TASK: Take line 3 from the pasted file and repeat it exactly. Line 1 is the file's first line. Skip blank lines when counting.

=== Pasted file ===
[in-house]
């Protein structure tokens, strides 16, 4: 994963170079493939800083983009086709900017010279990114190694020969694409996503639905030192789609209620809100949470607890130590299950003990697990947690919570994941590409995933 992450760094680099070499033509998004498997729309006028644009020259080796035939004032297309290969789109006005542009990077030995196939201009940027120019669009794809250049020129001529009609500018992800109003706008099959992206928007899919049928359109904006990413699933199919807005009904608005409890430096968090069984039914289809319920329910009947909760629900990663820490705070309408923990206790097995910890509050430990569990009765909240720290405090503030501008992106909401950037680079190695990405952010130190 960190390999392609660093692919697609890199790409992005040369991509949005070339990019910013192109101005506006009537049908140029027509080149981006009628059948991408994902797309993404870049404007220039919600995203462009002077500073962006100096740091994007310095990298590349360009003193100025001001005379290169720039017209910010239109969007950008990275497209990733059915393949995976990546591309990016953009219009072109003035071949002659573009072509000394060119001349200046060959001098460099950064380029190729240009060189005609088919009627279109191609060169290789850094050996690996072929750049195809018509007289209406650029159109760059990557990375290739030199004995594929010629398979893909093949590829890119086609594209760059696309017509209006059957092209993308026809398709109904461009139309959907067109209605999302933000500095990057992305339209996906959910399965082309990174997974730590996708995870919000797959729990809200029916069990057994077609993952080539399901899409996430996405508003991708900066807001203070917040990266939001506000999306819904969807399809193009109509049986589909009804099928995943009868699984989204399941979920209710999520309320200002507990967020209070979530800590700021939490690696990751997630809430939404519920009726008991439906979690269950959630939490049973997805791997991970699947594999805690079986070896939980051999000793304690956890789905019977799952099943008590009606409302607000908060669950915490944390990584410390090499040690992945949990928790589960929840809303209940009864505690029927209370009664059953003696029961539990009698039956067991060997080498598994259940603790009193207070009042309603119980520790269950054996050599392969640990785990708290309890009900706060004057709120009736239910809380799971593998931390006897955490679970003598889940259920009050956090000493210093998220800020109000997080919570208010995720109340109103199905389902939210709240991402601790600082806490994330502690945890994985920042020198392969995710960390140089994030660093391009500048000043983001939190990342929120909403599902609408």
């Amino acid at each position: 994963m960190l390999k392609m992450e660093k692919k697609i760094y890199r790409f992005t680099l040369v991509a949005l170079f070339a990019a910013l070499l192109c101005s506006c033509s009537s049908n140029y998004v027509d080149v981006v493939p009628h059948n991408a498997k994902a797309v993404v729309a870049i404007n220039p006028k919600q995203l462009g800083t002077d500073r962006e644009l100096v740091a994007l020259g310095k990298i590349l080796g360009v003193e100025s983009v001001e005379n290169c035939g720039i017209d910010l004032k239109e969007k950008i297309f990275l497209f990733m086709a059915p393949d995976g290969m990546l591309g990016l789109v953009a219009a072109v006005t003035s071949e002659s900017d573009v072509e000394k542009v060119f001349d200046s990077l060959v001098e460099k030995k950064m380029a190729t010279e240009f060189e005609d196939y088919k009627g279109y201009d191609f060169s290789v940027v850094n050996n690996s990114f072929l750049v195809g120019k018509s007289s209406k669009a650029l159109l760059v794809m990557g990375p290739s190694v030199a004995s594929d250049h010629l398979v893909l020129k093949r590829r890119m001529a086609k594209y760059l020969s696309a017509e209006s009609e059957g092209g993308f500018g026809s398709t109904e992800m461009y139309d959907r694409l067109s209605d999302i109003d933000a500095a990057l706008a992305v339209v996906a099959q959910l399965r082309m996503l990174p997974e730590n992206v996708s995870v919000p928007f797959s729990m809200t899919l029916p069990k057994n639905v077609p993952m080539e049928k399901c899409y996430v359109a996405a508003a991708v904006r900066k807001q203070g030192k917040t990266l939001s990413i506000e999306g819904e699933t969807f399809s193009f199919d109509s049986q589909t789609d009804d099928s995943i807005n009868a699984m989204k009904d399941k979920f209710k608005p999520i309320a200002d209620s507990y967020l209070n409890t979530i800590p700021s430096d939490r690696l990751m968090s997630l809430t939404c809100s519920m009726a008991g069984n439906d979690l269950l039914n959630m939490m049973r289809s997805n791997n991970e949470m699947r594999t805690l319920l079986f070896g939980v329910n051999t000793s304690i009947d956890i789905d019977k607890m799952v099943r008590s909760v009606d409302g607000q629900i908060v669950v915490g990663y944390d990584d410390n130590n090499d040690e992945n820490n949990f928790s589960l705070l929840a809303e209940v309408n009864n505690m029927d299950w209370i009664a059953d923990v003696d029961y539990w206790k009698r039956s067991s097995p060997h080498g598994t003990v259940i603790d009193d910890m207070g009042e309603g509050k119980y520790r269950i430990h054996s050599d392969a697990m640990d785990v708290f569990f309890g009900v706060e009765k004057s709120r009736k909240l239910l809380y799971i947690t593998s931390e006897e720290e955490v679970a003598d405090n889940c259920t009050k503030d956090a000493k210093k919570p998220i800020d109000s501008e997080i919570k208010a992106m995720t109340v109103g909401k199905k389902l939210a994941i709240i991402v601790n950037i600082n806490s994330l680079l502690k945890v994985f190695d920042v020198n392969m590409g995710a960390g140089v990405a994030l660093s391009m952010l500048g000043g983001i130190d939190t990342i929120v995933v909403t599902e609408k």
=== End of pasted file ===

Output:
């Amino acid at each position: 994963m960190l390999k392609m992450e660093k692919k697609i760094y890199r790409f992005t680099l040369v991509a949005l170079f070339a990019a910013l070499l192109c101005s506006c033509s009537s049908n140029y998004v027509d080149v981006v493939p009628h059948n991408a498997k994902a797309v993404v729309a870049i404007n220039p006028k919600q995203l462009g800083t002077d500073r962006e644009l100096v740091a994007l020259g310095k990298i590349l080796g360009v003193e100025s983009v001001e005379n290169c035939g720039i017209d910010l004032k239109e969007k950008i297309f990275l497209f990733m086709a059915p393949d995976g290969m990546l591309g990016l789109v953009a219009a072109v006005t003035s071949e002659s900017d573009v072509e000394k542009v060119f001349d200046s990077l060959v001098e460099k030995k950064m380029a190729t010279e240009f060189e005609d196939y088919k009627g279109y201009d191609f060169s290789v940027v850094n050996n690996s990114f072929l750049v195809g120019k018509s007289s209406k669009a650029l159109l760059v794809m990557g990375p290739s190694v030199a004995s594929d250049h010629l398979v893909l020129k093949r590829r890119m001529a086609k594209y760059l020969s696309a017509e209006s009609e059957g092209g993308f500018g026809s398709t109904e992800m461009y139309d959907r694409l067109s209605d999302i109003d933000a500095a990057l706008a992305v339209v996906a099959q959910l399965r082309m996503l990174p997974e730590n992206v996708s995870v919000p928007f797959s729990m809200t899919l029916p069990k057994n639905v077609p993952m080539e049928k399901c899409y996430v359109a996405a508003a991708v904006r900066k807001q203070g030192k917040t990266l939001s990413i506000e999306g819904e699933t969807f399809s193009f199919d109509s049986q589909t789609d009804d099928s995943i807005n009868a699984m989204k009904d399941k979920f209710k608005p999520i309320a200002d209620s507990y967020l209070n409890t979530i800590p700021s430096d939490r690696l990751m968090s997630l809430t939404c809100s519920m009726a008991g069984n439906d979690l269950l039914n959630m939490m049973r289809s997805n791997n991970e949470m699947r594999t805690l319920l079986f070896g939980v329910n051999t000793s304690i009947d956890i789905d019977k607890m799952v099943r008590s909760v009606d409302g607000q629900i908060v669950v915490g990663y944390d990584d410390n130590n090499d040690e992945n820490n949990f928790s589960l705070l929840a809303e209940v309408n009864n505690m029927d299950w209370i009664a059953d923990v003696d029961y539990w206790k009698r039956s067991s097995p060997h080498g598994t003990v259940i603790d009193d910890m207070g009042e309603g509050k119980y520790r269950i430990h054996s050599d392969a697990m640990d785990v708290f569990f309890g009900v706060e009765k004057s709120r009736k909240l239910l809380y799971i947690t593998s931390e006897e720290e955490v679970a003598d405090n889940c259920t009050k503030d956090a000493k210093k919570p998220i800020d109000s501008e997080i919570k208010a992106m995720t109340v109103g909401k199905k389902l939210a994941i709240i991402v601790n950037i600082n806490s994330l680079l502690k945890v994985f190695d920042v020198n392969m590409g995710a960390g140089v990405a994030l660093s391009m952010l500048g000043g983001i130190d939190t990342i929120v995933v909403t599902e609408k």